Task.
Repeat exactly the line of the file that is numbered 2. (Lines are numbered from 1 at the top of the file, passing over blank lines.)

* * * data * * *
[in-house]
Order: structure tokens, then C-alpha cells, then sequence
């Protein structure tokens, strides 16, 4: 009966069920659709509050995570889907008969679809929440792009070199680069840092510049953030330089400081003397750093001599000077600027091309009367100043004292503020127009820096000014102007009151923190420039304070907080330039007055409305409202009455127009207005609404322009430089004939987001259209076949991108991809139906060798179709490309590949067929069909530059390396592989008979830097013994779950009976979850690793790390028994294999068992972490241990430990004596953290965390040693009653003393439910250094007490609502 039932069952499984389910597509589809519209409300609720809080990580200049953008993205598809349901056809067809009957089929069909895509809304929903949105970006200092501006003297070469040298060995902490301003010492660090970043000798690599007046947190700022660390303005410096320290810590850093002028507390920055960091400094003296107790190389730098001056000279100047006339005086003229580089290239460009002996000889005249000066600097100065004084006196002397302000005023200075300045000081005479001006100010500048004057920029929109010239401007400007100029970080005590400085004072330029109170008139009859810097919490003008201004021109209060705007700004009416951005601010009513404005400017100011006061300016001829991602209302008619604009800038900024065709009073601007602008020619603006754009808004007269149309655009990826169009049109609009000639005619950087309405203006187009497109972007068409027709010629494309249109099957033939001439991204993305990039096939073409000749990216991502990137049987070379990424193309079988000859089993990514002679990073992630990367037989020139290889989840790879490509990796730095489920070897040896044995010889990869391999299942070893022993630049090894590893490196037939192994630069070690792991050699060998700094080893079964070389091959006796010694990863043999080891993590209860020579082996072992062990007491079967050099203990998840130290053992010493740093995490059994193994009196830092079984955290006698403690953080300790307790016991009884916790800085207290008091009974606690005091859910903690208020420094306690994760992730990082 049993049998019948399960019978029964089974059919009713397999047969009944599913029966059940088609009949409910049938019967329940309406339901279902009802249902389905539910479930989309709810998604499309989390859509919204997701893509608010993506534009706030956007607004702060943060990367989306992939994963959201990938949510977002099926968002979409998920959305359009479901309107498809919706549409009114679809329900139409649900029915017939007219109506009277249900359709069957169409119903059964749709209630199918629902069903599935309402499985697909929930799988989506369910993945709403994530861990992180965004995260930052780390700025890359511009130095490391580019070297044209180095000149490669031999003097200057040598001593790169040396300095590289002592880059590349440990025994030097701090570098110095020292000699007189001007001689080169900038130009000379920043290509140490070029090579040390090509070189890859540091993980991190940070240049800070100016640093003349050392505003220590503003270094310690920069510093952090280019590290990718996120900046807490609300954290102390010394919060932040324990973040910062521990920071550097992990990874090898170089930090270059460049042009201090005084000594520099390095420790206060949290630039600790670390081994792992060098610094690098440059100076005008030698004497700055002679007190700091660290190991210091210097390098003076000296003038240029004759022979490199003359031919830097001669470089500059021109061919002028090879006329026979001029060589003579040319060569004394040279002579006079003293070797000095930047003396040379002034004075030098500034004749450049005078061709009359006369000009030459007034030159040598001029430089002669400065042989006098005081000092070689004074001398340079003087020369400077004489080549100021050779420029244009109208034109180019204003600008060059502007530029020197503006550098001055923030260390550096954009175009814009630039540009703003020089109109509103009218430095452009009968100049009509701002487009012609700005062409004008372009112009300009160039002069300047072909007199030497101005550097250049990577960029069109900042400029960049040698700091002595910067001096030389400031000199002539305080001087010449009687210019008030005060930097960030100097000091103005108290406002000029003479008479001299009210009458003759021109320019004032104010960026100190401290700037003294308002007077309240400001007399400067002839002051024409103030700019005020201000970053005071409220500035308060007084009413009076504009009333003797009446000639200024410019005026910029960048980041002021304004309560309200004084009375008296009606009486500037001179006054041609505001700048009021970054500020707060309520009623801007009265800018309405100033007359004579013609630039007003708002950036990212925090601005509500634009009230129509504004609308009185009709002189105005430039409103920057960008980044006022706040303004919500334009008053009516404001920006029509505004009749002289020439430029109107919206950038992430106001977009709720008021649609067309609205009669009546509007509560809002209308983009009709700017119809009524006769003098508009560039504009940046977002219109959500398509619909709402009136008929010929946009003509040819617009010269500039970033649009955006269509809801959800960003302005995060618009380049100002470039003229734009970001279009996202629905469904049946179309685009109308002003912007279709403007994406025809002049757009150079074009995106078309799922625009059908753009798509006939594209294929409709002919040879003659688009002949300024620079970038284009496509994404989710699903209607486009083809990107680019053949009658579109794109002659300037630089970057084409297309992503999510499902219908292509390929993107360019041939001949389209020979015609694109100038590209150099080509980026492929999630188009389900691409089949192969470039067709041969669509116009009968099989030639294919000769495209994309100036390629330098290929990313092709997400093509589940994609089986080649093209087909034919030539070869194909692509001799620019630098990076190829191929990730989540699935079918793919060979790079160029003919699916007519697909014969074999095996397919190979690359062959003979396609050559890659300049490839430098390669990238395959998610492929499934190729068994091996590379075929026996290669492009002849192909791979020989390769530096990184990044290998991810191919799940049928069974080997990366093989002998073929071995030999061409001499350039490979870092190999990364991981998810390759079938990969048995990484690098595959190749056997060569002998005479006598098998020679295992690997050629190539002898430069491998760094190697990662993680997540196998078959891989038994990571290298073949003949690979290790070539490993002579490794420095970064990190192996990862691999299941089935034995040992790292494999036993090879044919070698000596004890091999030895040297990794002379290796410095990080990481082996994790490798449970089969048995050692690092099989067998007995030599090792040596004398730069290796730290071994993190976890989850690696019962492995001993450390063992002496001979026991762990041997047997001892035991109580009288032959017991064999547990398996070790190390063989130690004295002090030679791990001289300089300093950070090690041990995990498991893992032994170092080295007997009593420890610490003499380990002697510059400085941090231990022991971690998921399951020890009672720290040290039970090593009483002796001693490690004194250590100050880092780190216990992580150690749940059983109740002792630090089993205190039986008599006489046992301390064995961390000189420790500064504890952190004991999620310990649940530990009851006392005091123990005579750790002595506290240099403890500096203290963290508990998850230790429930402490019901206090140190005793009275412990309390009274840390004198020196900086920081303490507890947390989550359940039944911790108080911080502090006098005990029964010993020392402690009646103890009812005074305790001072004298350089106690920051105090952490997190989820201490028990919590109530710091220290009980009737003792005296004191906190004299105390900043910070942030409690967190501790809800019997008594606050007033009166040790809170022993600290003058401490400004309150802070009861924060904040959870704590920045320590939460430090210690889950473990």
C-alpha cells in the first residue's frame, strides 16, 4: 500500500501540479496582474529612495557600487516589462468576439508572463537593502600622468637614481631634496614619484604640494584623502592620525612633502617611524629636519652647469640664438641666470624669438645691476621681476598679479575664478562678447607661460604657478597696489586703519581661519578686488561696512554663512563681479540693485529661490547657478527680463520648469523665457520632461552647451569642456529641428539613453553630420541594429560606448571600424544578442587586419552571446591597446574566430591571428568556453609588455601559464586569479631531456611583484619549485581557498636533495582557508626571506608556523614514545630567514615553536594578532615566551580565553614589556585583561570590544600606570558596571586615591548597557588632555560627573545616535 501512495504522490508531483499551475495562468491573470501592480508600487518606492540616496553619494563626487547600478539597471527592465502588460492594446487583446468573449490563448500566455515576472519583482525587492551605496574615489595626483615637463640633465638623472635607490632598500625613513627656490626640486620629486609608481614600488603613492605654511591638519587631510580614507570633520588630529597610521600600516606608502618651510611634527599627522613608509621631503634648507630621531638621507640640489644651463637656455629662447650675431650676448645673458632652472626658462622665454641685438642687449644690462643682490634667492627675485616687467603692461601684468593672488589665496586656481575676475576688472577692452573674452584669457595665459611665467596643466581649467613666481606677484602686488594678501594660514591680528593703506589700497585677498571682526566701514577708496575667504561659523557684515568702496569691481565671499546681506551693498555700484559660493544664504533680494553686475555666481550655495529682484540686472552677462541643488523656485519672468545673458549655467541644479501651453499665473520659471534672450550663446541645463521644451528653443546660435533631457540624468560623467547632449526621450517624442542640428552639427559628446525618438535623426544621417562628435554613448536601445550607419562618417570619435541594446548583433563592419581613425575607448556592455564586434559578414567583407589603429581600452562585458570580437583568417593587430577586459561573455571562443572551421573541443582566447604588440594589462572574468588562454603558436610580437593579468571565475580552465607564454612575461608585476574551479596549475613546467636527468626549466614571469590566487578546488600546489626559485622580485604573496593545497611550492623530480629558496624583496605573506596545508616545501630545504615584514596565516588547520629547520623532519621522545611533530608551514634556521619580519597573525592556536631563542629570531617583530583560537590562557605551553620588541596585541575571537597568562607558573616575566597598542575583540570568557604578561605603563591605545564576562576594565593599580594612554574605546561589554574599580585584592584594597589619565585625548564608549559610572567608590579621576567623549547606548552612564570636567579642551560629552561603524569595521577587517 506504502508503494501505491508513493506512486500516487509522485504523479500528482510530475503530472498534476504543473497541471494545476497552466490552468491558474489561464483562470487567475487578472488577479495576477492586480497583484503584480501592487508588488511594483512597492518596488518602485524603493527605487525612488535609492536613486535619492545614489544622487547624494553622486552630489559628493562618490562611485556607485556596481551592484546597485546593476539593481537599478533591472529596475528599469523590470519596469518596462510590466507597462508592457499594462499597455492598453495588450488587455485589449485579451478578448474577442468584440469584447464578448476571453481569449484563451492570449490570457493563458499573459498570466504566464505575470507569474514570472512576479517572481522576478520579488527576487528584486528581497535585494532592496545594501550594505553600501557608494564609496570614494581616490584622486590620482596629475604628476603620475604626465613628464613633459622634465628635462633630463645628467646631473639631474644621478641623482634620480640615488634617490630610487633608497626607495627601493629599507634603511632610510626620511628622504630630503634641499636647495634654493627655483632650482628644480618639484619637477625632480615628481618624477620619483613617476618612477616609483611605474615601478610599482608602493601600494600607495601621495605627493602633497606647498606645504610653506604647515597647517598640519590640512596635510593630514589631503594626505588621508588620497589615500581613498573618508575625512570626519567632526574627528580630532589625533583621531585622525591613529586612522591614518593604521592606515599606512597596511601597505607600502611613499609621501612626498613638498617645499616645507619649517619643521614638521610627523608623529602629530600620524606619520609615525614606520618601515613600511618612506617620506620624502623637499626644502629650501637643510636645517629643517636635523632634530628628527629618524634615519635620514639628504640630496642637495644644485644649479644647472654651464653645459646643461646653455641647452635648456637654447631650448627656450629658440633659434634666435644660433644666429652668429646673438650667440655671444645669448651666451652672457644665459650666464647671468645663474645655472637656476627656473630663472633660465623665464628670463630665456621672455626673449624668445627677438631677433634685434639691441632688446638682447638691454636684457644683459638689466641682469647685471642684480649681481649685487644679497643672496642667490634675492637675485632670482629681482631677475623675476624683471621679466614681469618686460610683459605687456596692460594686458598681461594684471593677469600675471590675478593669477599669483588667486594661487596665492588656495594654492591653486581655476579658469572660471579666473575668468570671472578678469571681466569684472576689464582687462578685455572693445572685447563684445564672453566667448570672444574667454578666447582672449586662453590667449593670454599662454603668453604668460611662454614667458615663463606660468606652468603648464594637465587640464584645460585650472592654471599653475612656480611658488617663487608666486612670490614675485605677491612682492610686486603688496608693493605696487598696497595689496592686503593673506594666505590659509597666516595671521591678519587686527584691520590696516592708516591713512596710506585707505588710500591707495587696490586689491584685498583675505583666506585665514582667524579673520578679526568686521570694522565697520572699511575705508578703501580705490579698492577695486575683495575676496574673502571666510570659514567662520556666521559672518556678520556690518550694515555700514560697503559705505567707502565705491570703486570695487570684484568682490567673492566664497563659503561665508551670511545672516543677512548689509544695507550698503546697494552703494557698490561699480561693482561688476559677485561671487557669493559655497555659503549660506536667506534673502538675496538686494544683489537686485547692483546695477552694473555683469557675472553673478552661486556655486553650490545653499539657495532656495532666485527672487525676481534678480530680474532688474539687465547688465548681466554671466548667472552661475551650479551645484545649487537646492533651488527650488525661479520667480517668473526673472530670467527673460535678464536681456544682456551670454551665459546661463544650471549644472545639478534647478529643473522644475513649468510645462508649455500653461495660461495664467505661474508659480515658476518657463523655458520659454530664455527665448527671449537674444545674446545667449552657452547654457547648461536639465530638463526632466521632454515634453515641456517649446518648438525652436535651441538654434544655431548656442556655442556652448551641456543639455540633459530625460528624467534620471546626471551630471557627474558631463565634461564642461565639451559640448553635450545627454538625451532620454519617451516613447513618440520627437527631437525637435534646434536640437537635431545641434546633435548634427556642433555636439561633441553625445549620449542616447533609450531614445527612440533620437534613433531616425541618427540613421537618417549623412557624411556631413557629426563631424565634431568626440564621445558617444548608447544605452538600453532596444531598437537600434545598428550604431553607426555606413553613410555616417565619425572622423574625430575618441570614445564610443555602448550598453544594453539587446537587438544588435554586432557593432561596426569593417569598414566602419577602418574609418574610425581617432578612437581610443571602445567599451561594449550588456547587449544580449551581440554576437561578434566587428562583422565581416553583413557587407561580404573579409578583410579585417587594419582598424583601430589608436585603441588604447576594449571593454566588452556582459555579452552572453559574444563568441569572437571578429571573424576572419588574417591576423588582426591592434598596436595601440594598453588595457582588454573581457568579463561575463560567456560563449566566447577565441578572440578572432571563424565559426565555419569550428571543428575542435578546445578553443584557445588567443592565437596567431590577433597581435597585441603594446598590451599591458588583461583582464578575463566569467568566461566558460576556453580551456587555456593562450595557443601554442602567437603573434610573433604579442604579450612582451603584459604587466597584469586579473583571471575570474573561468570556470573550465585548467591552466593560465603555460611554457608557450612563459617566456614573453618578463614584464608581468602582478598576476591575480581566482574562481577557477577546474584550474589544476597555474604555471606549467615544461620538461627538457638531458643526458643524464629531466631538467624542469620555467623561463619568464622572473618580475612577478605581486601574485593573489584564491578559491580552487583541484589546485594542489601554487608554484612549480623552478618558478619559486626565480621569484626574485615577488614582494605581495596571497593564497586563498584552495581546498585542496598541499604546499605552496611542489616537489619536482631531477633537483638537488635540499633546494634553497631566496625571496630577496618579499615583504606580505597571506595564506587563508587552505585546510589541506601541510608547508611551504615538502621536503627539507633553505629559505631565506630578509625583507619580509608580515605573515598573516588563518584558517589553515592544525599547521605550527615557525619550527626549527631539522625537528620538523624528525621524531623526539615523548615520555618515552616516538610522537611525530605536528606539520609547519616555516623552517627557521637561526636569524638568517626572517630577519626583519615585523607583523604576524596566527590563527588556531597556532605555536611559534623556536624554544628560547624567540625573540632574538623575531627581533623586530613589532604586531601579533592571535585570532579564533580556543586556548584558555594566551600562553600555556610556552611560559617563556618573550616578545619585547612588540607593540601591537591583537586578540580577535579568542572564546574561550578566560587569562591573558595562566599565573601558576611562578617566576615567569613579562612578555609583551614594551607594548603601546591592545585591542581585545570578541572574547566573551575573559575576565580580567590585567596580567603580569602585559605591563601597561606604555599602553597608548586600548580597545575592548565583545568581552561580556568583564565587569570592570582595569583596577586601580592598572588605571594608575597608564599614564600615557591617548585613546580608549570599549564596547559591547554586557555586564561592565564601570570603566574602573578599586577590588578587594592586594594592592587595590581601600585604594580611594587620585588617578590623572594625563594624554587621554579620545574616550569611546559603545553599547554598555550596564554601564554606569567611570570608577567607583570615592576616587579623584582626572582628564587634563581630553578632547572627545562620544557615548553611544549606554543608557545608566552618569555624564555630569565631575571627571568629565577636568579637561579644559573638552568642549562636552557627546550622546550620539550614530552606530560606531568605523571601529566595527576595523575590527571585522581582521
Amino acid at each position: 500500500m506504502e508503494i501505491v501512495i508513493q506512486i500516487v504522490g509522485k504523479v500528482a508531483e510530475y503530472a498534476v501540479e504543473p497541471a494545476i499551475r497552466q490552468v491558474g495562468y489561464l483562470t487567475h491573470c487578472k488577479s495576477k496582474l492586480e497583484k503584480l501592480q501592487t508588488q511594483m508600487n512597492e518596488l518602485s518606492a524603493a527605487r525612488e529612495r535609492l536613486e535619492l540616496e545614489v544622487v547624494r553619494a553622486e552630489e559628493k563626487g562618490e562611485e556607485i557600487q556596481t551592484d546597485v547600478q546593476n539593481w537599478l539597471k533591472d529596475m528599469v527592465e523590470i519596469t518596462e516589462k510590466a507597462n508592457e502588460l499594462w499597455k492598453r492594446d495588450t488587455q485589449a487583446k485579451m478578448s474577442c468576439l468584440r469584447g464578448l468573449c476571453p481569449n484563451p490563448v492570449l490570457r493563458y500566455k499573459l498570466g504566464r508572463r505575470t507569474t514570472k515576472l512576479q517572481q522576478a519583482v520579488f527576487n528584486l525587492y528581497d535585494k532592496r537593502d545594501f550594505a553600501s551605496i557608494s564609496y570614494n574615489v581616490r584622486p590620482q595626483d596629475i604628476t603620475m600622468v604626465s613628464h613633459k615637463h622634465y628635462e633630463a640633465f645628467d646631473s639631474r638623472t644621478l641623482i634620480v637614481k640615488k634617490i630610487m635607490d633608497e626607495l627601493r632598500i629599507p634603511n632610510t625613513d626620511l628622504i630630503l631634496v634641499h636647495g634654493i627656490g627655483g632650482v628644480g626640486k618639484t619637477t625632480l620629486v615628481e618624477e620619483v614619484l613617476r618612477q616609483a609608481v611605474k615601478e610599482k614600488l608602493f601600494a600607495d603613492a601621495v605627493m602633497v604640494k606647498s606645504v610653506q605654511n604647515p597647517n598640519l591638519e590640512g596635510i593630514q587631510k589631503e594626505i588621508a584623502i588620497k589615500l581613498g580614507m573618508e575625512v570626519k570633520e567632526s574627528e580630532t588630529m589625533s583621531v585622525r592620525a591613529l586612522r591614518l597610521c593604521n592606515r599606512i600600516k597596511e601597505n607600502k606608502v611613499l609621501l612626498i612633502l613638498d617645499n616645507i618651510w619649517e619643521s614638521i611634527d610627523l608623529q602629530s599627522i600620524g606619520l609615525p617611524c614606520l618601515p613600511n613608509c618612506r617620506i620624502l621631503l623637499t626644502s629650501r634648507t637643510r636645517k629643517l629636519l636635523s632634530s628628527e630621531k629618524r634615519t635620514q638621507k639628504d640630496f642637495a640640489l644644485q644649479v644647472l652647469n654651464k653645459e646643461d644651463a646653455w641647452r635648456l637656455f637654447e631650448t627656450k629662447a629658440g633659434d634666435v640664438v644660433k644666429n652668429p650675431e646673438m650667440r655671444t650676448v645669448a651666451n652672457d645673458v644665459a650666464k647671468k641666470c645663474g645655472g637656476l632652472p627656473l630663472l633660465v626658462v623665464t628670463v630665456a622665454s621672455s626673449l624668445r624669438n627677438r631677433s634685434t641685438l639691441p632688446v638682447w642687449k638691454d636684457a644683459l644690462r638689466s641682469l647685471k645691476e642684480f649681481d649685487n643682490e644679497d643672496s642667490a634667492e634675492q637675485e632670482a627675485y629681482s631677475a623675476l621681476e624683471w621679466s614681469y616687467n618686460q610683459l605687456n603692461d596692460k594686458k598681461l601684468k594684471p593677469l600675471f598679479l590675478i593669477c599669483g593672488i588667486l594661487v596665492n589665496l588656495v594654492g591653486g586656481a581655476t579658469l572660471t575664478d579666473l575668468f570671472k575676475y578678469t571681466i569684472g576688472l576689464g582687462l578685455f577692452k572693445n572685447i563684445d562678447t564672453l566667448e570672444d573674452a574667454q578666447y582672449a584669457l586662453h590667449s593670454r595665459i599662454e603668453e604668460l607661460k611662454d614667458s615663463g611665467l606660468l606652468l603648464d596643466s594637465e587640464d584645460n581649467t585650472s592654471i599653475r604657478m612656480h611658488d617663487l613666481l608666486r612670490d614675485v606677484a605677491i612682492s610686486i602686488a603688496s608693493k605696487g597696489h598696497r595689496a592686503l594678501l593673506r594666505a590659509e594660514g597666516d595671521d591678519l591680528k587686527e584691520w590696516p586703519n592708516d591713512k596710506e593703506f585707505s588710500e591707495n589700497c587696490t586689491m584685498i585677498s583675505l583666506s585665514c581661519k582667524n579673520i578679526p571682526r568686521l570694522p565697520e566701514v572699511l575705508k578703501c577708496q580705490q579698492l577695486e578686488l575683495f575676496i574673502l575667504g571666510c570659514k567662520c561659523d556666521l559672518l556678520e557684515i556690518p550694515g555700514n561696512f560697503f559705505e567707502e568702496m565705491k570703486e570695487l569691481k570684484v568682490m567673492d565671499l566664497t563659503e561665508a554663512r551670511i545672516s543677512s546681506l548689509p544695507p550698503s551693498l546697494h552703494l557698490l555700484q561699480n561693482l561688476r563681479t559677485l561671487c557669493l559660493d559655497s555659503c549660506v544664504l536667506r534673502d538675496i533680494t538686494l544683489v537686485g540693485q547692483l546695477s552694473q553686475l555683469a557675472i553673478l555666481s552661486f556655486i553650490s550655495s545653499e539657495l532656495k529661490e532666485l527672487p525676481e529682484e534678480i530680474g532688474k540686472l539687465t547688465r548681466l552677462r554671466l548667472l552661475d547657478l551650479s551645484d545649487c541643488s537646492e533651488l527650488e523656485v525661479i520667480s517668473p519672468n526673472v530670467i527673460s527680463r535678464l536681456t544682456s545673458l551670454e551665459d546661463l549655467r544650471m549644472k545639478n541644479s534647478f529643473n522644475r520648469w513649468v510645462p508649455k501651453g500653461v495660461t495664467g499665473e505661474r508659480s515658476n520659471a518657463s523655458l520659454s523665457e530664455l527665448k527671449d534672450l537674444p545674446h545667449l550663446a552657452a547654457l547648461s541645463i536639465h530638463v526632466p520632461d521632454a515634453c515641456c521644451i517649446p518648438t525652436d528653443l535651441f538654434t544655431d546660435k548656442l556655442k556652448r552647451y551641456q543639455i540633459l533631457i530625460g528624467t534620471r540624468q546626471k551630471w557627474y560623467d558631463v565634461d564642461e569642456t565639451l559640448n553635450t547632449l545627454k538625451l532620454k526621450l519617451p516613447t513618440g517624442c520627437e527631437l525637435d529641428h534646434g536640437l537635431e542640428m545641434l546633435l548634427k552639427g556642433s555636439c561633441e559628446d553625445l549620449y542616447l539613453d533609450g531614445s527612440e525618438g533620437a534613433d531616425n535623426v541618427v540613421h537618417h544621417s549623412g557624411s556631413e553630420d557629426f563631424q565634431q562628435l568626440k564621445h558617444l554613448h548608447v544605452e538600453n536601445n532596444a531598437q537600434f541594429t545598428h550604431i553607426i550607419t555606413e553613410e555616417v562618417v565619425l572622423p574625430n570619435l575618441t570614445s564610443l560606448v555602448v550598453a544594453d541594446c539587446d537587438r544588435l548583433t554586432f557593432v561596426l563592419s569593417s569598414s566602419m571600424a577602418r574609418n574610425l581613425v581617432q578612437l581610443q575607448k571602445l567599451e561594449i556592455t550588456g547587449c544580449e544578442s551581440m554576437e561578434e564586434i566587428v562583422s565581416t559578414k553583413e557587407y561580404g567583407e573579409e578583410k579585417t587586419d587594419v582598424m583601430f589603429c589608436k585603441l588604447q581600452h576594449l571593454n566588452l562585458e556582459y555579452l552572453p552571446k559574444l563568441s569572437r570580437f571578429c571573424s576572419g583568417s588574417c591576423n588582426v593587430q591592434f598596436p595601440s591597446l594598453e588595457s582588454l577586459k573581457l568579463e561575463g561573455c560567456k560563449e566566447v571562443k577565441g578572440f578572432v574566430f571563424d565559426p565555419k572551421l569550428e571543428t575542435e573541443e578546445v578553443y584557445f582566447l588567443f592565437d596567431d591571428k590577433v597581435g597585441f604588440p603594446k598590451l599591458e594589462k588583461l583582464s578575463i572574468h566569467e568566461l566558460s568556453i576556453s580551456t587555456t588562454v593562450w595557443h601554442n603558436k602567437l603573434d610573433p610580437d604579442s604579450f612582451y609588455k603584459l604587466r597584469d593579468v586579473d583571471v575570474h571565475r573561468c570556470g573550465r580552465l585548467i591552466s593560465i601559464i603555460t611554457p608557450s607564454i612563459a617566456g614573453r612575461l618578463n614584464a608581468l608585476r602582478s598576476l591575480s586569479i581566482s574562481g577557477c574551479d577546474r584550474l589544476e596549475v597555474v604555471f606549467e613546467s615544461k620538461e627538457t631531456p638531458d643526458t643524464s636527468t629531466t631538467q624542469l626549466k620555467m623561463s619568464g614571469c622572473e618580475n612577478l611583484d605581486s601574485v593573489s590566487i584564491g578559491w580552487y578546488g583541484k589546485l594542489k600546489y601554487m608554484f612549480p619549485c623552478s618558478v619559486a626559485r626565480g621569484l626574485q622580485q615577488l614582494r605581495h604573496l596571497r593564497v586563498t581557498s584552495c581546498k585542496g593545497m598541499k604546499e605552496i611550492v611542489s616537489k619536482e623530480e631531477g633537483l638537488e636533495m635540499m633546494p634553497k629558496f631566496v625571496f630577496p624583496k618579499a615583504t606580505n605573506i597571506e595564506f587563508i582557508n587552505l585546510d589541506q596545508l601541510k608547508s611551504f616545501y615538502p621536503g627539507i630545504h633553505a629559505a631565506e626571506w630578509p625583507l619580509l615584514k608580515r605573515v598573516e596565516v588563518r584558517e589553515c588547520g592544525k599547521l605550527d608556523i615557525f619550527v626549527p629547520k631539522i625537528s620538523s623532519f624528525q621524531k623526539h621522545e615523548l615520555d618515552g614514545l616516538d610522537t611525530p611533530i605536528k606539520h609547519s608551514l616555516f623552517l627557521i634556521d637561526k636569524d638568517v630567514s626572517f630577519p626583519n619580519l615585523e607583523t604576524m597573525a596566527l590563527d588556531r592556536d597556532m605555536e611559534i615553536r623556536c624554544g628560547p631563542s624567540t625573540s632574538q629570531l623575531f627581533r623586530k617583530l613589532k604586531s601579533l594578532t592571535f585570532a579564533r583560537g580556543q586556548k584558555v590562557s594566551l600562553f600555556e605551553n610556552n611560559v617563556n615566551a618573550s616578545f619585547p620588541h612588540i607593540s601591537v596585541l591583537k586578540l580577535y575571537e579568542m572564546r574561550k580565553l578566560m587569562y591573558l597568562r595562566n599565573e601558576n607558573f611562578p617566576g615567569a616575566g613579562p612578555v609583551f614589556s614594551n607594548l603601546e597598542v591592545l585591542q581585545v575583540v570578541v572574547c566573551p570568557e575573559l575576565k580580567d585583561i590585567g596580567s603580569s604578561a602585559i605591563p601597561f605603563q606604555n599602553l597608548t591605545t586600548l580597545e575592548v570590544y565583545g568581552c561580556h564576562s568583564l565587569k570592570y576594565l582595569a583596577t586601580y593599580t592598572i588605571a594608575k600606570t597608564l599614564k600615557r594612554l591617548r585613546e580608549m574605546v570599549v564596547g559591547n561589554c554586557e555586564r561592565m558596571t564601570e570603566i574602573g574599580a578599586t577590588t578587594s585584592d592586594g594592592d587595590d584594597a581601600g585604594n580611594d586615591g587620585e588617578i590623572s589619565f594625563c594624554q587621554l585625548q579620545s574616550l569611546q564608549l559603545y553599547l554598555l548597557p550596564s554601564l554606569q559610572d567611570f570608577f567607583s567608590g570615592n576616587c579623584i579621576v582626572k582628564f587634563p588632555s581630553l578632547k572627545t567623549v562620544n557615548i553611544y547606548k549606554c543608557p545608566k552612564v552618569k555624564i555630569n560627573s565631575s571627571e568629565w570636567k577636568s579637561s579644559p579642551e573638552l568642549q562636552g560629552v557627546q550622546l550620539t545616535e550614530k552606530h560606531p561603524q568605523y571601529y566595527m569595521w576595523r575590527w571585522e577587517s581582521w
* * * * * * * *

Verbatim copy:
Order: structure tokens, then C-alpha cells, then sequence